Book Review: Aubrey Malone – In Bed with the Enemy

Admit it, people are deflated after the Christmas and New Year celebrations.
They’re not interested in dressing up much, going out or entertaining though some of them are furiously trying to work off the inches accumulated during a period of indolence and indulgence.

They know the season of romance is coming up and something has to be done about those rolls of fat and the spotty skin.

They need to get into the right mood for a relationship, either the one they’re in or one they might like to be in.

A new book by Irish writer Aubrey Malone – In Bed with the Enemy – is an offbeat guide to relationships and where romance might be going.

He’s clear about one thing – relationships have changed since yesteryear – ‘Gone is the protocol, the romance and the mystery.’

Young ladies on the pull these days would laugh at such old fashioned techniques.

The rules of engagement between men and women, he says, are not what they once were. Whatever happened to dating? Everybody wants to cut to the chase these days – or rather the boudoir.

The best way to get over a man, is to get under another one! Love, he says, is the most incurable disease on the planet. He quotes from Somerset Maugham – ‘a dirty trick played by God to achieve continuation of the species’.

Tell that to the young things who these days declare they don’t want marriage or babies. Those who do, want to wait until they’re 35, have the mortgage paid and the Porsche in the driveway. By which time of course they’ve run out of little things calledeggs and need ones donated by someone else.

Meeting someone, he says is quite a complex business since no-one seems to know what they’re looking for. Personally, he’s confused.

‘First we had the Old Man. Then came the New Man who wasn’t macho or aggressive. He doesn’t come across all flash and cocky or have tattoos or wear medallions or insist on taking his girlfriend to heavy metal concerts.

‘He’s shy, taciturn and loves pushing the pram around the supermarket. But still women aren’t satisfied with this reformed character.’

Might it have something to do with what one scientist said recently about attraction being a hormonal thing? New men, he hinted had lower levels of testosterone which would subdue their libido somewhat.

If a woman is out for sex and a good time she’ll go for the macho bugger who’ll probably give her chalmydia. If she wants a tame husband, someone she can slap around the ear sometime and who takes the baby for a walk, she’ll go for the silent New Man.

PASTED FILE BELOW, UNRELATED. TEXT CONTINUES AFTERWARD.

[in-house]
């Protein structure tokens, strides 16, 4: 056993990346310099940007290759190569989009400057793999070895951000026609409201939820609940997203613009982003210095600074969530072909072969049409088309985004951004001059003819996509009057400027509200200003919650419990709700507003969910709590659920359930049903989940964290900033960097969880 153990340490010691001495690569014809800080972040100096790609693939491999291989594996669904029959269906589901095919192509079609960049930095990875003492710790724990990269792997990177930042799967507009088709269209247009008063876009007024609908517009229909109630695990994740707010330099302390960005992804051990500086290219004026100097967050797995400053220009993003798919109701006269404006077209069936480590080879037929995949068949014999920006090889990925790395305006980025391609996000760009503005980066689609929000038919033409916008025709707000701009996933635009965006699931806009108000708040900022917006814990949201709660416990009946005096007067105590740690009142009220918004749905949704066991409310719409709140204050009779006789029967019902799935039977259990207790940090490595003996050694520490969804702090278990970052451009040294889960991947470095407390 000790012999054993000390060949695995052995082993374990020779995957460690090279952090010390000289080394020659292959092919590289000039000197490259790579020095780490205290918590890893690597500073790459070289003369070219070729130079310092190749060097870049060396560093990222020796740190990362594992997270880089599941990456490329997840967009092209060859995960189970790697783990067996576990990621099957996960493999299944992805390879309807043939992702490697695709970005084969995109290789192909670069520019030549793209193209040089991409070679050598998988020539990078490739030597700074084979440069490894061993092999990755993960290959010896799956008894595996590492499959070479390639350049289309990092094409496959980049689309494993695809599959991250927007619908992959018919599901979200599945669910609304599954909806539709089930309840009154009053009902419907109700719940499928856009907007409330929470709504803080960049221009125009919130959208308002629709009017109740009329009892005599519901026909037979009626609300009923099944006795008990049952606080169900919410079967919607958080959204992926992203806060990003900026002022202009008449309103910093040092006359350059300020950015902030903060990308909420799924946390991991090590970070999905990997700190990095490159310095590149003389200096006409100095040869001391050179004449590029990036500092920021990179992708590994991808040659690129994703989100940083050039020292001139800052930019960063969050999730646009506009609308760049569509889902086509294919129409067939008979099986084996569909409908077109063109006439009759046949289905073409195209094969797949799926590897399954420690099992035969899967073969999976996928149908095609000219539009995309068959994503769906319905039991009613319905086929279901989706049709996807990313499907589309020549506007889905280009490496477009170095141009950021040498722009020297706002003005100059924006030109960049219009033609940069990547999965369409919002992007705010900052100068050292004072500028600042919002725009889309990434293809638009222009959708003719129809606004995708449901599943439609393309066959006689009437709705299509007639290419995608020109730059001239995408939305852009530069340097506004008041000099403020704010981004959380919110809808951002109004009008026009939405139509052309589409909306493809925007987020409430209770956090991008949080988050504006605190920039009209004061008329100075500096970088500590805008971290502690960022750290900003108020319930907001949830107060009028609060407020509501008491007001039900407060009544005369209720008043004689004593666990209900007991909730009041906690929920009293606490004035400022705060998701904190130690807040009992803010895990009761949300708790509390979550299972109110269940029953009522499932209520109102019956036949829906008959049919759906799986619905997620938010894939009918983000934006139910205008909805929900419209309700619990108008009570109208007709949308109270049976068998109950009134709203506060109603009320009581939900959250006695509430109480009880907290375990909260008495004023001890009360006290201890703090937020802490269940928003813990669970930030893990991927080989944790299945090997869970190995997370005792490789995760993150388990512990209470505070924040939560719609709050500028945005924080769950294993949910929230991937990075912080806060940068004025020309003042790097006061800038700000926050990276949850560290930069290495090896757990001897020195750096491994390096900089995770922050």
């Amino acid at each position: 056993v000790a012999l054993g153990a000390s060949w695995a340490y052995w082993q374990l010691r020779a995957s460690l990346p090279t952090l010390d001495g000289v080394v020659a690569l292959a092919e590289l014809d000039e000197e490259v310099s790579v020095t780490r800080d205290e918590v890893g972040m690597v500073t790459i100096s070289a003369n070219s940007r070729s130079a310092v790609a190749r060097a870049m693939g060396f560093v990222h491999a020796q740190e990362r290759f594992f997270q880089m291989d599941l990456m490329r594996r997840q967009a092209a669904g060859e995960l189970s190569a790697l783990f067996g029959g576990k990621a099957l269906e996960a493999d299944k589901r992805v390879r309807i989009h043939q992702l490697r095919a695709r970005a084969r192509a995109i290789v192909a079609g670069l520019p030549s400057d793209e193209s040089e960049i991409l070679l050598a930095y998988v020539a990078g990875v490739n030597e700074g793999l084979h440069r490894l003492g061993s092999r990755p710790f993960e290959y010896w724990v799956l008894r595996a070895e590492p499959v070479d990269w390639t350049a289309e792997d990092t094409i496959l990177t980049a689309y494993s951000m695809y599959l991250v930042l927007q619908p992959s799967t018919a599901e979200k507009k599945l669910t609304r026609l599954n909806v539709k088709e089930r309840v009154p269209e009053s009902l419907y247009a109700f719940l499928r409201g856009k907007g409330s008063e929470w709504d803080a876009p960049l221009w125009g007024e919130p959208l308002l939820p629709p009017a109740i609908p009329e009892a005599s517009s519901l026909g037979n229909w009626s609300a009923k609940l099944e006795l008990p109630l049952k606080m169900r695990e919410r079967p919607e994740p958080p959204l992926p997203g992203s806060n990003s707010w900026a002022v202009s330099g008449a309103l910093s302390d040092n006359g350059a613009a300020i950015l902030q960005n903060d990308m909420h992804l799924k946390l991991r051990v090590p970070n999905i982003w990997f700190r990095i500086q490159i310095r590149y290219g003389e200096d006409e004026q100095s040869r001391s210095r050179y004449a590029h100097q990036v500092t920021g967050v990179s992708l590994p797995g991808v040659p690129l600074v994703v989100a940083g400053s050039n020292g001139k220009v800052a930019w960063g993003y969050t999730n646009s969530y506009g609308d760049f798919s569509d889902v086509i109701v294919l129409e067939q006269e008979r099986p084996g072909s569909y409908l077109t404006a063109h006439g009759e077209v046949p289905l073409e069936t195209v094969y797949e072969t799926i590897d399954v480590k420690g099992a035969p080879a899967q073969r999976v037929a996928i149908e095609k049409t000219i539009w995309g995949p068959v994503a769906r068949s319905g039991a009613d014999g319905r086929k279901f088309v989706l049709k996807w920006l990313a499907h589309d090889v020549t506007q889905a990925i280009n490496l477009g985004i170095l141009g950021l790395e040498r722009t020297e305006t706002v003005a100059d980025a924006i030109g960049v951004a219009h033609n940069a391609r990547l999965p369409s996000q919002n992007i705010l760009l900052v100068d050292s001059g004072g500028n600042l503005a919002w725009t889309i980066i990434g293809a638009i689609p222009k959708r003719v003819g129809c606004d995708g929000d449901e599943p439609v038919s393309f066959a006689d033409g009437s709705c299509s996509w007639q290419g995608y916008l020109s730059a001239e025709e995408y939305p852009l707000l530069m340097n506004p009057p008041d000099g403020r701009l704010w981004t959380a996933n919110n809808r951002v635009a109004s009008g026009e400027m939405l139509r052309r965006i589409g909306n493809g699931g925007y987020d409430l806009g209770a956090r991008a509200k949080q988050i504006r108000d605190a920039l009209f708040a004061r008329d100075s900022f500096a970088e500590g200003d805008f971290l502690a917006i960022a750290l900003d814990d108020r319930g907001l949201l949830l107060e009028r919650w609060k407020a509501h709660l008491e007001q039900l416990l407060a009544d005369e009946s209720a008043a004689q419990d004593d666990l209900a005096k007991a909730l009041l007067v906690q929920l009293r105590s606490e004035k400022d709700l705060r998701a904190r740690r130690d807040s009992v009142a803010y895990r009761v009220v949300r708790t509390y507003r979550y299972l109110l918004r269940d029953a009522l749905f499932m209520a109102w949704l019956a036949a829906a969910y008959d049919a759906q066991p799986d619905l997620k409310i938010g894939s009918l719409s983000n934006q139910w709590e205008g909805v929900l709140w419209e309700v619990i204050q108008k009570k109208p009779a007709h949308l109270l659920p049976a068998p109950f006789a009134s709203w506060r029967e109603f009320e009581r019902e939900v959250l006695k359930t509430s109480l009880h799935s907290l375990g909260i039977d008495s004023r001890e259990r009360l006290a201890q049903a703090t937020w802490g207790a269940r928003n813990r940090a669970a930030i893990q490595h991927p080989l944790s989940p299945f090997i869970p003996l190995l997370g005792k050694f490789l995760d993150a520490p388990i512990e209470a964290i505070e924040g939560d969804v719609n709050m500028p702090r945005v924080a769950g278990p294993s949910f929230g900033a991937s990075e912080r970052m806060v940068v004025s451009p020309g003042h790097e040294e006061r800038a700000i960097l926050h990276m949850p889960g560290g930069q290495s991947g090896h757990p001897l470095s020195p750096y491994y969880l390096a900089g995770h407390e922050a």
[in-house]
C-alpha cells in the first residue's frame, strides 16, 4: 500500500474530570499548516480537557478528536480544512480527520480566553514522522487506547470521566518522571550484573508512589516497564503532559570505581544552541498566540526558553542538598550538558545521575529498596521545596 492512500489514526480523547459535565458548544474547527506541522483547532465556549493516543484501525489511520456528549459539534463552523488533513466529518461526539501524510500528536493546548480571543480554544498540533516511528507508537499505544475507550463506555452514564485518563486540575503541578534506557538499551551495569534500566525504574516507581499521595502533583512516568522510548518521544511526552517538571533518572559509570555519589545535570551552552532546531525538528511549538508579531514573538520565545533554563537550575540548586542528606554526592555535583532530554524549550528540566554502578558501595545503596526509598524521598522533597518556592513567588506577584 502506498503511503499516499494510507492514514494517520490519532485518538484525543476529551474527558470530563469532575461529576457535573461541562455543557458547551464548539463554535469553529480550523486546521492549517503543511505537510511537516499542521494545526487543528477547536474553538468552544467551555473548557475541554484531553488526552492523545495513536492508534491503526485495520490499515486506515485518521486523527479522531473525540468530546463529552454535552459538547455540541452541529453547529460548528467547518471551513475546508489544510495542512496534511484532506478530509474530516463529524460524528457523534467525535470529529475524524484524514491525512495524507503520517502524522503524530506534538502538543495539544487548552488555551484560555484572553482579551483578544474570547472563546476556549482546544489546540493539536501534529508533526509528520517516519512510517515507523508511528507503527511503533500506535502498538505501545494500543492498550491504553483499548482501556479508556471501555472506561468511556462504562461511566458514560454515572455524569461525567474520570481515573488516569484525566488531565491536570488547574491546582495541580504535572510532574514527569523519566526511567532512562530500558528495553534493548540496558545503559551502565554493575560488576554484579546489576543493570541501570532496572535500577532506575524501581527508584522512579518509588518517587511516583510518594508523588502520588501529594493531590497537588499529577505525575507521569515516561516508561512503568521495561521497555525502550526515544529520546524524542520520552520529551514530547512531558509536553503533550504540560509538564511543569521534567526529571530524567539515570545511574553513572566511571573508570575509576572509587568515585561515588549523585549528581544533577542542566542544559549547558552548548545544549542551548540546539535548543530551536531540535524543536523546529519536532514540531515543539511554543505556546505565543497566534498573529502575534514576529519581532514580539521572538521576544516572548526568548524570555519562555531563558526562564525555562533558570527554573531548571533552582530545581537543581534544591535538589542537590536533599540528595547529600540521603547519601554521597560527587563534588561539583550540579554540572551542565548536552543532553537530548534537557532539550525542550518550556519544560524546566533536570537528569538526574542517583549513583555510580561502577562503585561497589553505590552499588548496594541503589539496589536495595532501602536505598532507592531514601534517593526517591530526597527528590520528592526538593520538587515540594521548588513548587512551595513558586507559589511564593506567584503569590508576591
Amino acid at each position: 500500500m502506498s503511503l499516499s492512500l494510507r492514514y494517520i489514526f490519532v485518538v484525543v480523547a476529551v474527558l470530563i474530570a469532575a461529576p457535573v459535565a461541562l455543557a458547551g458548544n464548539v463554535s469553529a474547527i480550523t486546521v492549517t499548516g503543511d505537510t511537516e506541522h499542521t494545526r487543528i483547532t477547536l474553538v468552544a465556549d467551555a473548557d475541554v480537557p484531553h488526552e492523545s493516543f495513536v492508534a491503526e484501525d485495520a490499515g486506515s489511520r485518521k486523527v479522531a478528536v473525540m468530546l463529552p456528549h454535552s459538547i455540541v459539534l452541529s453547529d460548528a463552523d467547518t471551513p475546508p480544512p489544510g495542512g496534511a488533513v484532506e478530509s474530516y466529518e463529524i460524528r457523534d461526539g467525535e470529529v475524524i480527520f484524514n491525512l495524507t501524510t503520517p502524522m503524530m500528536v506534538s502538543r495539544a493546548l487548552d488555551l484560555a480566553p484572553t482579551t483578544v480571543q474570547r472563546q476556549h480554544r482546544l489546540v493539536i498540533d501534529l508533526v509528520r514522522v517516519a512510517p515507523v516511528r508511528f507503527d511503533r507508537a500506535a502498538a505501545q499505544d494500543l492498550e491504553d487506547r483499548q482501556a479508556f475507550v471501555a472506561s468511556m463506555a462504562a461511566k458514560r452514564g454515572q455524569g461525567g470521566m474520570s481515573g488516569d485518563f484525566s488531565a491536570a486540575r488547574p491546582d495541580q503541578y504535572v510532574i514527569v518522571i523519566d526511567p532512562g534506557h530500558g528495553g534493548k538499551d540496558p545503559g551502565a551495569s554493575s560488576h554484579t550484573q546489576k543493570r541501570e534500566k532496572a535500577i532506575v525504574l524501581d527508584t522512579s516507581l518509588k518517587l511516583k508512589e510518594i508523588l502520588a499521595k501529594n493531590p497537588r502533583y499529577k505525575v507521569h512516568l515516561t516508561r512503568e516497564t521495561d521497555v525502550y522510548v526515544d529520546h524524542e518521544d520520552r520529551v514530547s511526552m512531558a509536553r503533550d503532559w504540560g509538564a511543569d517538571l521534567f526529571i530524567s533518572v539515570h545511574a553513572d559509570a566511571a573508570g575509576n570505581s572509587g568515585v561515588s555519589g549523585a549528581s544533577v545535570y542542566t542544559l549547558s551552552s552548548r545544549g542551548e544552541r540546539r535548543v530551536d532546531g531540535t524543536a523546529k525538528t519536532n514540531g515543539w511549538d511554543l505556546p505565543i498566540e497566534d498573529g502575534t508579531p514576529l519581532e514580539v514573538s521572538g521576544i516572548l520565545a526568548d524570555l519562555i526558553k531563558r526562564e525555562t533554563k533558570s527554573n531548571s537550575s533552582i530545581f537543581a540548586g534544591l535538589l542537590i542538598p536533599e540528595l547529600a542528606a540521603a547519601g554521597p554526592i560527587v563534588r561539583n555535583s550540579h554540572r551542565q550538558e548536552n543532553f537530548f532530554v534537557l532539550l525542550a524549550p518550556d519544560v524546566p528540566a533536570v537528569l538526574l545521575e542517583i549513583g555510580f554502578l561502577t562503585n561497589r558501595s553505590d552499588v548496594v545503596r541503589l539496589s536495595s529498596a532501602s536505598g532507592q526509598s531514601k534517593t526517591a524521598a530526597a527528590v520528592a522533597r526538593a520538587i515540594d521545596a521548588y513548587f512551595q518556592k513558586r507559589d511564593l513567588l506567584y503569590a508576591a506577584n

My God, what confusion! He comes to the subject that some would see as central to relationships yet won’t admit it – shape.

He writes: ‘One of the most important things by which other people will instantly judge you is your weight. Desperate situations can sometimes require desperate measures. From my experience you’d be better off eating the pages of diet tomes to quell yourappetitite than actually following their advice.’

On any average night, in towns the length and breadth of Ulster, you’ ll find young people sitting in cars whatching the ‘talent’ go by. They’ll wolf whistle the ones showing a deep cleavage and a skirt level with their knickers. The one in the jeans andjumper will probably be treated to a gutteral sound made by cupping two palms together. It will sound extremely like a chimpanzee. But then isn’t that man’ s distant ancestor? Let’s face it we haven’t moved on that much.

When he gets on to sex, he’s on dithery ground quoting from Bette Midler – ‘If sex is such a natural phenomenon, how come there are so many books on how to do it?’

Once upon a time, he declares, the air was clean and sex was dirty. But sex isn’t always a problem in relationships unless you’re AIDS aware.

He has provided a helpful dictionary for the uninitiated. Some examples – Circumcision – a bloody rip-off; Coq au vin – Sex in a lorry; Flattery – Telling your boyfriend exactly what he thinks of himself; Vrigin – a frozen asset; Wedding – a funeralwhere you can smell your own flowers! This is a tremendously funny book liberally laced with quotes from the likes of Shelly Winters – I have bursts of being a lady, but it doesn’t last long – or Helen Rowland’s ‘ a husband is what’ s left of a loverafter the nerve has been extracted’ or Lee Marvin – Get juiced up enough and you’ll rollaround with a buffalo and think she’s beautiful’.

Don’t miss the chance to read it before St Valentine’s Day by which time you’ll have all your romantic notions in perspective!

* In Bed with the Enemy, by Aubrey Malone, pounds 9.99, published by Parapress.

SANDRA CHAPMAN, Lifestyles: Have you lost that lovin’ feeling?. , News Letter, 01-22-2003, pp 18.

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